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Exposure drafts of the legislation to implement the Carbon Pollution Reduction Scheme

CHAIR —Welcome. Do you have an opening statement?

Ms Lyons —Yes, we do. Firstly, thank you for the invitation to appear before the committee. As an opening statement, I will read an extract from the submission we have prepared. It should provide a reasonable background to Alcoa’s position in relation to the CPRS. Alcoa undertakes several emissions intensive trade exposed activities in Australia through operation of Australia’s largest integrated aluminium business. Alcoa operates bauxite mines, alumina refineries and port infrastructure in Western Australia; aluminium smelters, a rolling mill, power station and port facilities in Victoria; and a rolling mill and Australia’s largest aluminium recycling plant in New South Wales. Alcoa has also focused on a global response to the challenge of climate change for many years. These factors ensure the potential development of an emissions trading scheme in Australia is of great significance to Alcoa. Alcoa has long recognised the importance of responding to climate change, provided it is done in a way that addresses the environmental challenge whilst strengthening the Australian economy and preserving the jobs and social benefits that spring from Australian export industries. Alcoa supports the introduction of emissions trading in Australia. This concept has guided Alcoa Australia’s contribution to the CPRS public debate, including our detailed responses to the Garnaut review process and the government’s CPRS green paper. I will hand over to my colleague Mr McAuliffe now to talk more about the specifics of the CPRS bill.

Mr McAuliffe —In relation to the specifics of the bill, part of the detailed policy design with potential for impact on Alcoa’s Australian operations has been left for inclusion in the subsequent regulations. Consequently, our comments at this time are more of a general nature and arise primarily from review of the CPRS white paper and related documents. Notwithstanding the significant consultation undertaken as part of the CPRS development phase, Alcoa believes there are a number of key changes that need to be made to the CPRS in order for it to be effective in Australia. In particular, these changes are necessary, in our opinion, to ensure EITE industries do not suffer unsustainable international competitiveness reductions that will eventually lead to carbon jobs leakage to low-cost centres in other countries.

In summary, the changes that Alcoa believes are necessary include, firstly, that Australian EITE industries should receive a free permit allocation equivalent to at least 90 per cent of their direct emission obligations. Secondly, the same principle should apply to indirect emission obligations. Alternatively, inequities in the proposed calculation of the electricity allocation factor should be rectified to avoid unsustainable impacts on the Victorian aluminium-smelting industry. Thirdly, erosion of EITE permits should not occur before international competitors are subject to a comparable carbon price.

Alcoa also believes the CPRS should not be viewed in isolation from other parts of the federal government’s climate change response strategy, such as the expanded renewable energy target. In this regard, Alcoa believes it is essential that exemptions from the costly obligations of the expanded renewable energy target should be provided for the most electricity intensive EITE industries. In seeking these changes, Alcoa well recognises there is a need to respond to climate change imperatives and does not shirk this challenge.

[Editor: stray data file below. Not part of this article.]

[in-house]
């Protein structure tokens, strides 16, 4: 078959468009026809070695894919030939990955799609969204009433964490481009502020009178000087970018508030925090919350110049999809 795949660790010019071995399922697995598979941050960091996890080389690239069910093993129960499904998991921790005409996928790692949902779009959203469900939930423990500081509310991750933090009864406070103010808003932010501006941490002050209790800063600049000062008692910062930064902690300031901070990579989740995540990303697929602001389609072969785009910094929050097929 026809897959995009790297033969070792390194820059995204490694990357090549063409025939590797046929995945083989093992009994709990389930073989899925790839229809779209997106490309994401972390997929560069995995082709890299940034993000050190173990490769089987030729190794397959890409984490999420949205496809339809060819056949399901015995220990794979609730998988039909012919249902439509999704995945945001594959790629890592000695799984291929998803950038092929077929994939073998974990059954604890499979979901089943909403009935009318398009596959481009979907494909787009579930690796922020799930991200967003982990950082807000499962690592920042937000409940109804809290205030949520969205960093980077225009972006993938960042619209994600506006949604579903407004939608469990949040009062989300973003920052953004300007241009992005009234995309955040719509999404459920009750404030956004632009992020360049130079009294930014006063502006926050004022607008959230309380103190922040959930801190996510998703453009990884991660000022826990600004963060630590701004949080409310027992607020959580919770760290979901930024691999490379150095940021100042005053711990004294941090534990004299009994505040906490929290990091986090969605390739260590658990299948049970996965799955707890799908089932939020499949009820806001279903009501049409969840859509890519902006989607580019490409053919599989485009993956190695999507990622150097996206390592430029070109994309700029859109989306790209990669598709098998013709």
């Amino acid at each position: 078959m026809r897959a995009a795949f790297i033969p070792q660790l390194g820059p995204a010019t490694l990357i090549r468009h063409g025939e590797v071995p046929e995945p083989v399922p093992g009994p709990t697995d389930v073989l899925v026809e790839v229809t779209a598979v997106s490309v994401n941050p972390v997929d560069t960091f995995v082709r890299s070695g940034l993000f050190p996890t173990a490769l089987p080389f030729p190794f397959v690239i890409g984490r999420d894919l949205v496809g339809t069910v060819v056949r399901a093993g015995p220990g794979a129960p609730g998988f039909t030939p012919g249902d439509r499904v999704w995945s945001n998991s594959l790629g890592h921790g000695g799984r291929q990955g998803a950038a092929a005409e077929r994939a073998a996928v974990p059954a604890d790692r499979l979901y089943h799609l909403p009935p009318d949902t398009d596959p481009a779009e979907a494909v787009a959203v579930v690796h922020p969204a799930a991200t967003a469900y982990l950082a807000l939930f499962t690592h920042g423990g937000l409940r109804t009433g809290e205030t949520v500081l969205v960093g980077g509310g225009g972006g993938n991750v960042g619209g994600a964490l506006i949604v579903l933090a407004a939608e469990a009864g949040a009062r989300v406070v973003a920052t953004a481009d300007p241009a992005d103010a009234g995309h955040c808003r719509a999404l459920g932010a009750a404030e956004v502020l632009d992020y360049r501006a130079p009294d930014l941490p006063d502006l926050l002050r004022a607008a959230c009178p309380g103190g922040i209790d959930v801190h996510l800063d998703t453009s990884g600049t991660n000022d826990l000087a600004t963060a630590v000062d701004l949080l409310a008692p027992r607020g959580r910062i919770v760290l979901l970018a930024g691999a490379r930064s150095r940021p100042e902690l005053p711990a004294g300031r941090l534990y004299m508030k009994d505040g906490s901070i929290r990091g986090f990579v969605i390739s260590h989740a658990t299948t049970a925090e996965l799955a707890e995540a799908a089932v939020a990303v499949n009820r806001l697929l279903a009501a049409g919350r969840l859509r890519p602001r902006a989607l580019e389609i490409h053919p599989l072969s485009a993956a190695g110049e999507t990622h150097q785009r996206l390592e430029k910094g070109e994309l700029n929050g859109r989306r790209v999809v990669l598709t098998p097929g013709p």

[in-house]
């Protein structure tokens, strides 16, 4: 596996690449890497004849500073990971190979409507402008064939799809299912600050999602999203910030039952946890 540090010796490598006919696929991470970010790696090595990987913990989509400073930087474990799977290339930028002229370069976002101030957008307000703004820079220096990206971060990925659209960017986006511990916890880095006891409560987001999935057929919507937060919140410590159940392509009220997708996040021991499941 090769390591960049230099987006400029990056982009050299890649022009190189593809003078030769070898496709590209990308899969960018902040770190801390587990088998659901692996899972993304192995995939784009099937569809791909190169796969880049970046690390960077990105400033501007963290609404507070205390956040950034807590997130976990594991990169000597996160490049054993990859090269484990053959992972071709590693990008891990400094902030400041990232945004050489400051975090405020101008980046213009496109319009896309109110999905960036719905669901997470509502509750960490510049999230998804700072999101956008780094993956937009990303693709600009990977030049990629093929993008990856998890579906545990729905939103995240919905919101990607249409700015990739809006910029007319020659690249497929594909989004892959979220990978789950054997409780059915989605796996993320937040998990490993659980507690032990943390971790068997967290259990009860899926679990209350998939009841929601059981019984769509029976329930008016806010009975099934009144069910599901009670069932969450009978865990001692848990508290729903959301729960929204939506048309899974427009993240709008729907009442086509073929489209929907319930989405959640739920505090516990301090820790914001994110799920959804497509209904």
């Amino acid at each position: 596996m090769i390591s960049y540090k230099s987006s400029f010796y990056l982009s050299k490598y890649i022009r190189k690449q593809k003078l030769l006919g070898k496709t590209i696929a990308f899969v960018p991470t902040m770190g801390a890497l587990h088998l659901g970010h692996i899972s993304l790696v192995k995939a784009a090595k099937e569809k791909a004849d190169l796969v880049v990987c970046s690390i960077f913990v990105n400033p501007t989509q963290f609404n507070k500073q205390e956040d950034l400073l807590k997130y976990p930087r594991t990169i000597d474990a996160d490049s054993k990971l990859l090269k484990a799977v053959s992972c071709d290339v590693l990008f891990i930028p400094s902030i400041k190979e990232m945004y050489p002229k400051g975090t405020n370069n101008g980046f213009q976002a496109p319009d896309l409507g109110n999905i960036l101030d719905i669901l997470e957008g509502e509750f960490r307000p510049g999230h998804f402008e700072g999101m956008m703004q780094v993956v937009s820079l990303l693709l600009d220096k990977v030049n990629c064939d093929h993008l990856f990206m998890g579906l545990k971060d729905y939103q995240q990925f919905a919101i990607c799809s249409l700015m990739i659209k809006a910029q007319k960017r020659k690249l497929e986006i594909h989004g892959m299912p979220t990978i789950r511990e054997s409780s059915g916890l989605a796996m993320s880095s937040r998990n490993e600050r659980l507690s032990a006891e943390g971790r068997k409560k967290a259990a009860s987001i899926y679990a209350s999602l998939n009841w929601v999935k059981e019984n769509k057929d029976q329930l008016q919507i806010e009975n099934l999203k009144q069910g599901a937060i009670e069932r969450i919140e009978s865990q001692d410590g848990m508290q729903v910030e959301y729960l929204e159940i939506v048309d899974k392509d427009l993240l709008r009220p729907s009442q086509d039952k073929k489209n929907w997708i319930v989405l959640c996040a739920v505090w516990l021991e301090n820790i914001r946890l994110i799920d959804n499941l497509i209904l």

The following examples illustrate Alcoa’s willingness to take voluntary action in relation to climate change. Firstly, globally, Alcoa set an ambitious target to reduce its 1990 direct greenhouse gas emissions by 25 per cent by 2010. This target was reached in 2003, and we are now operating at around 36 per cent by the 1990 benchmark. Alcoa’s Australian aluminium smelters have reduced direct greenhouse gas emissions per tonne of product by 61 per cent since 1990. Alcoa’s Australian alumina refineries are amongst the most efficient in the world and have still been able to reduce greenhouse gas emissions per tonne of product by 12 per cent since 1990. Finally, our aluminium rolling businesses have reduced direct emissions by 21 per cent since the 1990 levels. Alcoa Australia appreciates the parliament’s commitment to consultation over all aspects of the CPRS, and we would be happy to provide any additional information if required. Thank you.

CHAIR —Thank you, Mr McAuliffe. I think it was Professor Garnaut who was talking about the aluminium-smelting industry generally, and he said that bauxite is a very bulky material to transport around the world and that smelting companies—particularly since you said that yours is one of the most efficient in the world—would not necessarily look at going elsewhere. So around the world it may, in effect, still be cost effective for aluminium companies to stay where they are.

Mr McAuliffe —That is a pretty broad question.


Mr McAuliffe —I will have a go at it in pieces. We mine bauxite here in Western Australia. That then comes down into our refineries, where it is converted to alumina. We export alumina. We do not export bauxite. We also send alumina to our own smelters in Victoria—and, for that matter, some of our smelters world wide as well—where it is converted into aluminium. So it is value added all the way along the process.

There is some export of bauxite from Australia. Some of our competitors export a small amount, I understand. There are some parts of the world that import significant quantities of bauxite. I believe China imports a fair bit of bauxite at the moment from Indonesia. So we export two of our products.